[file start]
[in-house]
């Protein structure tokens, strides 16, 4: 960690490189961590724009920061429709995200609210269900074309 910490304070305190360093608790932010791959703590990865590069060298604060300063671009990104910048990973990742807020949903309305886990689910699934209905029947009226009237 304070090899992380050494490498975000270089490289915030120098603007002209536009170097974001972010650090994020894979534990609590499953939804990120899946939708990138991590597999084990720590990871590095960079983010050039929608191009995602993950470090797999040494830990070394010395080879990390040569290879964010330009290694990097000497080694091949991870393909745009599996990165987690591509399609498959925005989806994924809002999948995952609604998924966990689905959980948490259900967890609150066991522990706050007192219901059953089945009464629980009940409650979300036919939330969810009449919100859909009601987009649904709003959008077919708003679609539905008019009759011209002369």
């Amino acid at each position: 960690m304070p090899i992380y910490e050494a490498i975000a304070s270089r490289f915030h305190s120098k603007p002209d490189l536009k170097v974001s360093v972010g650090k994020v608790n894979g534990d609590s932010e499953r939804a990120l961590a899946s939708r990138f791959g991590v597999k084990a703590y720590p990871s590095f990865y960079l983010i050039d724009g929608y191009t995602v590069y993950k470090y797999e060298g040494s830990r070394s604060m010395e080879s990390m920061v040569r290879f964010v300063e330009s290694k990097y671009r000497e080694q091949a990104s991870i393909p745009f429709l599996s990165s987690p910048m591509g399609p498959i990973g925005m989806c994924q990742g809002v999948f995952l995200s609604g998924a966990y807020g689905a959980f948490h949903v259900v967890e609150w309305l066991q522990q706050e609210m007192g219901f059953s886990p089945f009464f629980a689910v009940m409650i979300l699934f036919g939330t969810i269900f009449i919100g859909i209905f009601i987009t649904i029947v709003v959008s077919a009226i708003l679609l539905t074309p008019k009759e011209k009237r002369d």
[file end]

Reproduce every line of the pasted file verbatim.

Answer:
[in-house]
């Protein structure tokens, strides 16, 4: 960690490189961590724009920061429709995200609210269900074309 910490304070305190360093608790932010791959703590990865590069060298604060300063671009990104910048990973990742807020949903309305886990689910699934209905029947009226009237 304070090899992380050494490498975000270089490289915030120098603007002209536009170097974001972010650090994020894979534990609590499953939804990120899946939708990138991590597999084990720590990871590095960079983010050039929608191009995602993950470090797999040494830990070394010395080879990390040569290879964010330009290694990097000497080694091949991870393909745009599996990165987690591509399609498959925005989806994924809002999948995952609604998924966990689905959980948490259900967890609150066991522990706050007192219901059953089945009464629980009940409650979300036919939330969810009449919100859909009601987009649904709003959008077919708003679609539905008019009759011209002369």
């Amino acid at each position: 960690m304070p090899i992380y910490e050494a490498i975000a304070s270089r490289f915030h305190s120098k603007p002209d490189l536009k170097v974001s360093v972010g650090k994020v608790n894979g534990d609590s932010e499953r939804a990120l961590a899946s939708r990138f791959g991590v597999k084990a703590y720590p990871s590095f990865y960079l983010i050039d724009g929608y191009t995602v590069y993950k470090y797999e060298g040494s830990r070394s604060m010395e080879s990390m920061v040569r290879f964010v300063e330009s290694k990097y671009r000497e080694q091949a990104s991870i393909p745009f429709l599996s990165s987690p910048m591509g399609p498959i990973g925005m989806c994924q990742g809002v999948f995952l995200s609604g998924a966990y807020g689905a959980f948490h949903v259900v967890e609150w309305l066991q522990q706050e609210m007192g219901f059953s886990p089945f009464f629980a689910v009940m409650i979300l699934f036919g939330t969810i269900f009449i919100g859909i209905f009601i987009t649904i029947v709003v959008s077919a009226i708003l679609l539905t074309p008019k009759e011209k009237r002369d």